NEJM Published online 21 April, 2021 | https://www.nejm.org/doi/full/10.1056/NEJMoa2101544
Digest author: Stylianos Loukides, ERS E-Learning Director / 2 May, 2021
At this point, the pandemic is far from being over. Vaccines are representing significant interventions for controlling the pandemic. They could protect from the infection and they eliminate the spread of the disease. The long-awaited results of the Ad26.COV2.S (Johnson & Johnson) vaccine against COVID-19 infection were recently published in The New England Journal of Medicine. The Ad26.COV2.S vaccine is a recombinant adenovirus vector vaccine that contains the entire SARS-CoV-2 virus Spike protein gene. In an international, phase 3, randomized, placebo-controlled study, patients were enrolled to receive either a single dose (5×1010 viral particles) of the vaccine or a placebo. The primary endpoints of the study were the efficacy of the vaccine against moderate and severe COVID-19 infection at least 14 and 28 days after vaccination in a population tested negative for SARS-CoV-2, and its control vaccine safety.
The study population included 19630 participants who received the vaccine and 19691 participants who received placebo. The study was conducted in countries with high prevalence of virus infection [Argentina, Brazil, Chile, Colombia, Mexico, Peru, South Africa, and the United States]. The median follow-up was 58 days (range, 1 to 124), and 55% of participants had at least 8 weeks of follow-up. 33% of the participants were ≥60 years old, while 40% had a co-existing condition.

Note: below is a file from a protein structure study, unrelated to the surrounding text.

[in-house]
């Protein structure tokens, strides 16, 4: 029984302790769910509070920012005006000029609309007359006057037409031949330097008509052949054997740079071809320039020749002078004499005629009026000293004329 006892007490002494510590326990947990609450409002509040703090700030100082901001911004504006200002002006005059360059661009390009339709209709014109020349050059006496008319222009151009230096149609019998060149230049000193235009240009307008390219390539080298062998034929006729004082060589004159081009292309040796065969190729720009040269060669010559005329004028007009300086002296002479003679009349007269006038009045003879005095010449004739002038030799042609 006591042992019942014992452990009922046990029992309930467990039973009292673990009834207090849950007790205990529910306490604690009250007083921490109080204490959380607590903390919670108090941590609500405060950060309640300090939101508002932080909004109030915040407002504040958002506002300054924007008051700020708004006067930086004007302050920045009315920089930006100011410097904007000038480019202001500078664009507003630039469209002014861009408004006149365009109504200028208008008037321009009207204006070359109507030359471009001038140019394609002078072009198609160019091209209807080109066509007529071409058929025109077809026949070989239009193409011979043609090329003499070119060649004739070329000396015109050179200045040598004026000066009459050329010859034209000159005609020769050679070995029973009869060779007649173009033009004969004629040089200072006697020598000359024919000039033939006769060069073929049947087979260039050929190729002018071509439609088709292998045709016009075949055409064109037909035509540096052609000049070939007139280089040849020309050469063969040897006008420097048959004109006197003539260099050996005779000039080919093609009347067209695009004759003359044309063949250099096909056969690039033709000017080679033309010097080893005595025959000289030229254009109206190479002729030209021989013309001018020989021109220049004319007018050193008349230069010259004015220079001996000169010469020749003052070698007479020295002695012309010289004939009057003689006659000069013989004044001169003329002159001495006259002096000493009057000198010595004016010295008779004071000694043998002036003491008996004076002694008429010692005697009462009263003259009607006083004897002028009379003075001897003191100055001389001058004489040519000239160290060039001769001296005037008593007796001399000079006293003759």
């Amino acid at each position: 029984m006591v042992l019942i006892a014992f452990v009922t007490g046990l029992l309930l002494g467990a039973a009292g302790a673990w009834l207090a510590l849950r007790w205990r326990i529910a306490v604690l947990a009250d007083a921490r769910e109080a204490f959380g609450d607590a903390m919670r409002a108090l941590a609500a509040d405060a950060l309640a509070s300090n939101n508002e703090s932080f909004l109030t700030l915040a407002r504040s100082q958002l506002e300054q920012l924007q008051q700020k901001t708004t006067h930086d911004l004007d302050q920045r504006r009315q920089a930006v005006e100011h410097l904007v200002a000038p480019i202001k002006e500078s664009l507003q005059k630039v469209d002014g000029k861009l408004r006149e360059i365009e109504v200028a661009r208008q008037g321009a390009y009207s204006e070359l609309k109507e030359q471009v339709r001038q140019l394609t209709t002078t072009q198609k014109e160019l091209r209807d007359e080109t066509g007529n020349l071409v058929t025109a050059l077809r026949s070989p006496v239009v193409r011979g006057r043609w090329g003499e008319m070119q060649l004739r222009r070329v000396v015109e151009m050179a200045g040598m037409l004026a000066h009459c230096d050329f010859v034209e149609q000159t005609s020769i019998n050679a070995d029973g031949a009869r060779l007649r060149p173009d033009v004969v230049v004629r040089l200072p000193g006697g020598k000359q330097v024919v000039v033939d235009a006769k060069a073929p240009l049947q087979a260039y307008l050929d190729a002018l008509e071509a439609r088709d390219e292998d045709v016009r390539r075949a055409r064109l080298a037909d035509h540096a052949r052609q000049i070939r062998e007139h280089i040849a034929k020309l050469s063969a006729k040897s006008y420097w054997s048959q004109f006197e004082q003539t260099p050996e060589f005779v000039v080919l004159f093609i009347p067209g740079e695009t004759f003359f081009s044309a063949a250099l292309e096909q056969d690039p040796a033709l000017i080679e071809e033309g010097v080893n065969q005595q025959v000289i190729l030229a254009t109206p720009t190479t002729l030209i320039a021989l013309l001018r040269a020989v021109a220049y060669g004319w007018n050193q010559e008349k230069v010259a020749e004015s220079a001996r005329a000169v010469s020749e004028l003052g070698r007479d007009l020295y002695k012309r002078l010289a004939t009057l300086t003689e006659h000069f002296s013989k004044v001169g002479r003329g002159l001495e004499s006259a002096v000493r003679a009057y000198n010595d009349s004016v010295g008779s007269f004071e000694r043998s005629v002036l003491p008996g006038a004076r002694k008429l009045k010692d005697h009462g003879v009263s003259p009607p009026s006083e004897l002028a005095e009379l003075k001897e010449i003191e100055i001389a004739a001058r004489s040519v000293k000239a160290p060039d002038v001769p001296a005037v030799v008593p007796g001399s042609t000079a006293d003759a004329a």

The Ad26.COV2.S vaccine appeared to protect against moderate to severe COVID-19 disease after 14 days (116 cases in vaccinated and 348 in the placebo group, efficacy 66.9%), and after 28 days (66 vs. 193 cases, efficiency 66.1%). The efficacy of the vaccine was greater for the very severe form of the disease at 14 days (76.7%) and 28 days (85.4%). Although 86 out of 91 cases in South Africa had strain 20H / 501Y.V2 (B.1.351 strain in South Africa) the efficacy of the vaccine was 52% and 64% at 14 and 28 days, respectively, against its moderate and severe form disease, while for the very severe form the respective percentages were 73.1% and 81.7%. The efficacy of the vaccine in the different subgroups appeared to be the same regardless of age (over or under 60 years) and co-morbidities. Also, some preliminary data show protection of at least 66% against asymptomatic disease, which helps to limit the spread of the virus. No adverse reactions were observed between the vaccine group and the placebo group, with 3 deaths reported in the vaccine group (none due to COVID-19) and 16 deaths in the placebo group (5 due to COVID-19).
The conclusion is that a single dose of the Johnson & Johnson vaccine protects against severe infection and death from COVID-19 infection, without mentioning significant safety concerns and possibly preventing asymptomatic disease, thus helping to reduce in the community. In addition, the effectiveness of the vaccine against the mutated strain of South Africa is maintained [52.0% against moderate to severe–critical disease and 73.1% against severe–critical disease with onset ≥14 days after administration; 64.0% against moderate to severe–critical disease and 81.7% against severe–critical disease with onset at ≥28 days after administration].
Another vaccine for the battle? Yes. A vaccine designed for a single dose which is the main difference compared to others. Some important issues raised in the current trial. The effectiveness against mutations like that of South Africa, the lower percentage of efficacy compared to m RNA ones and finally the efficacy against asymptomatic disease which is still unpowered since it failed to reach a high number of participants and the reported results are considered as preliminary.